My favorite pictures of myself are the ones my husband took. He was the family photographer and collected cameras like this old Rollieflex. The photo of me on cross country skis is the last one he took of me. I like to think about what he was seeing when he snapped the shot. I wonder what he saw when I was in his gaze. I never cared about this before. I was probably an unwilling subject most of the time. But now, looking at those pictures is a way for me to remember what I was to him. I miss being seen by him. I miss those beautiful eyes on me – as his wife.
A few weeks ago when I was at a doctor’s office, the person taking my paper work asked if I would like to put down my husband’s name in case they had to contact him. In my head I said you are welcome to give it a try, but out loud, I declined. I checked off the single box on the top of the form and took a seat. Sometimes there is a check box selection for widow. Sometimes I write it in myself.
When my husband was dying I remember asking my sister, what will I be if I am not his wife? I was trying to understand what that would feel like and I was terrified. I am daughter, a sister, a friend, a mother, a cook, a coffee lover, a employee, a writer, a laundress (when everyone is home), and a hundred other things. But, I loved being a wife, being his wife. I was afraid that without him to tether myself to, I would blow away.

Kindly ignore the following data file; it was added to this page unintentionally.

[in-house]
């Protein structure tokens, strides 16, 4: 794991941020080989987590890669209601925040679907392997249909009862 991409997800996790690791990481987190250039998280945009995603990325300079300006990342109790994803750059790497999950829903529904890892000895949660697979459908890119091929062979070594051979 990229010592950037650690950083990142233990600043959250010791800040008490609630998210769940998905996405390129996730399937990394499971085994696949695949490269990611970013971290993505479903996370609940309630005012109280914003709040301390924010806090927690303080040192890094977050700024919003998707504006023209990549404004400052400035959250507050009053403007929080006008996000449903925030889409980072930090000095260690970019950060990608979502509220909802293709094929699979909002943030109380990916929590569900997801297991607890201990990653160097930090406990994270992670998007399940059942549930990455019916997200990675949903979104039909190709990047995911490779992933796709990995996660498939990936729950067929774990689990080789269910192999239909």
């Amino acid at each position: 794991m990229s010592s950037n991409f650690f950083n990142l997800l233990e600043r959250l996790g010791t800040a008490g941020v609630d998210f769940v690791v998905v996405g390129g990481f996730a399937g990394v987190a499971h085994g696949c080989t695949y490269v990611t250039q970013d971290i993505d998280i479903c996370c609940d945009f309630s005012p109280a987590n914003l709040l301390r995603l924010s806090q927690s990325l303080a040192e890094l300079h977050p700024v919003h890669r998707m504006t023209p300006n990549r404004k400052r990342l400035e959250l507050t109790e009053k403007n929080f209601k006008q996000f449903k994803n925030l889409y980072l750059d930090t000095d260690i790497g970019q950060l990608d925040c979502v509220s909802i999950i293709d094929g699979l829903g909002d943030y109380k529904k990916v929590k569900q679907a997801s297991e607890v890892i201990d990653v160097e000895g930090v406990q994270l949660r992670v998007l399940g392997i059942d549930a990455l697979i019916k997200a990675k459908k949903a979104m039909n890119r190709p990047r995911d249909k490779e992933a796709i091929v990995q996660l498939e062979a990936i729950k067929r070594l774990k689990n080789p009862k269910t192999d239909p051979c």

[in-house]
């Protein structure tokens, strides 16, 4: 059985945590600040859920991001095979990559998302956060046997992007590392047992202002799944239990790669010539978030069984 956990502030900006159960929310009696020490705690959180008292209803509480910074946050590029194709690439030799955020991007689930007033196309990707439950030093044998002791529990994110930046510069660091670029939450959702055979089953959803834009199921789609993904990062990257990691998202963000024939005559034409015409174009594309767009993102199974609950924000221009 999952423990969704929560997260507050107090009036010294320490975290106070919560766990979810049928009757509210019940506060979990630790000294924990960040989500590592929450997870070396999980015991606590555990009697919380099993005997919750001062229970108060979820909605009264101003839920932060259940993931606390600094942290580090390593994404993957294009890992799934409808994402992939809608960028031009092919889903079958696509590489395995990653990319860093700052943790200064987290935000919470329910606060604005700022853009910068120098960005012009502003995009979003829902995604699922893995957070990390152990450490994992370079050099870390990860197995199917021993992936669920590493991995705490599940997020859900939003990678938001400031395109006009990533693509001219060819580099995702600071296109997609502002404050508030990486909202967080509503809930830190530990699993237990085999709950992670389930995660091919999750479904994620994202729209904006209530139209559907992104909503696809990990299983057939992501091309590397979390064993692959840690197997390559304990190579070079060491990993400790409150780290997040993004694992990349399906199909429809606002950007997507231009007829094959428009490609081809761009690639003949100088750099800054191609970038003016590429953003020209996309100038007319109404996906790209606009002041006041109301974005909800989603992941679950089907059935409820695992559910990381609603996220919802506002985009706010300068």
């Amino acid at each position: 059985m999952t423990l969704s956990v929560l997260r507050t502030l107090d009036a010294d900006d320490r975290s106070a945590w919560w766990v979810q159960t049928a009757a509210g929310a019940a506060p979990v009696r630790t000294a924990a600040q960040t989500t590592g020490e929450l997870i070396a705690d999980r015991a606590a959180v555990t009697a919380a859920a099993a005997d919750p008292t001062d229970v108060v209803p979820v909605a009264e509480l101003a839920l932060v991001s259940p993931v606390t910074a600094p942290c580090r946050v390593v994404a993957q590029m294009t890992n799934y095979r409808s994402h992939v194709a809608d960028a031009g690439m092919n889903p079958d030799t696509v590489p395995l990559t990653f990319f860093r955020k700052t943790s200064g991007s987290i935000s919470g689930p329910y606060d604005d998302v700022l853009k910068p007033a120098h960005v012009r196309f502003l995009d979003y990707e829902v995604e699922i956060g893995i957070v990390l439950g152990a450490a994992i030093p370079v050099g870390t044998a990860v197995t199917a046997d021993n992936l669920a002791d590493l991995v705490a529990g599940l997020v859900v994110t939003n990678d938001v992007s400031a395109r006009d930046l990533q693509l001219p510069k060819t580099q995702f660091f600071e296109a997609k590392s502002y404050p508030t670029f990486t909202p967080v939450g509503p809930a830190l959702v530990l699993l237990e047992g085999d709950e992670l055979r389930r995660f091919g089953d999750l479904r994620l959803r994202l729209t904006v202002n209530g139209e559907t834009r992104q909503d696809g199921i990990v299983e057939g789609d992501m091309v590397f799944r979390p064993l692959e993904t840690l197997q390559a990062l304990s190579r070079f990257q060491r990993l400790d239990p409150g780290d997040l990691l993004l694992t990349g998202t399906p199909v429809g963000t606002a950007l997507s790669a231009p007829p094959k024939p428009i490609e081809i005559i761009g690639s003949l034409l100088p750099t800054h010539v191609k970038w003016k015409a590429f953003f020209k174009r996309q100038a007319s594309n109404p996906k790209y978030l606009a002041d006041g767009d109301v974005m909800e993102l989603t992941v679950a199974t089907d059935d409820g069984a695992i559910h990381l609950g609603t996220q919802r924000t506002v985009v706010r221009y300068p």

During those last three months of our life together we were better partners than ever. In sickness and health, til death do we part – it was all that and more. I know I am one of the fortunate ones because I had a chance to be the best wife I could be when he needed me most. How could that be over?
What I have learned since then is that even though I can’t put him down as my emergency contact, I will forever be his wife. Whether you lose a friend, a child, a spouse… you will always be to them what you always were, their friend, their parent, their spouse. The world may or may not strip you of that title, but how you choose to see yourself is up to you.
What I did not know, what I could not imagine, were the ways in which I could still be his wife. Every cell in my body has been wrung out with grief and there is no runner up to being with your living breathing loved one. But there are ways that I can act on behalf of my husband, actions I can take that honor his memory and carry on our partnership and our love. Whether your action is big or small, you can still act on behalf of your loved one and it helps. People around me do it everyday.
As my life continues on, I try to see myself as all the things that I am, all the roles I have, all the ways I want to be in this world. I am filling out my self portrait with the people/places/things I want to be connected to. Without a chance to continue to color in my life, I would be lost. Taking on new challenges has been hard, but it has also saved me. If your life has been flipped upside down by grief, I hope you can find your way to the things that will help you see yourself as clearly as your loved one did.
It is way too late and I really should be in bed but there is an owl outside who has been urging me on with his steady who, who, who. I wonder if he can hear me answer back – you, you, you.
To hear the great song about self portraits that inspired this post click here : Bad Self Portraits by Lake Street Dive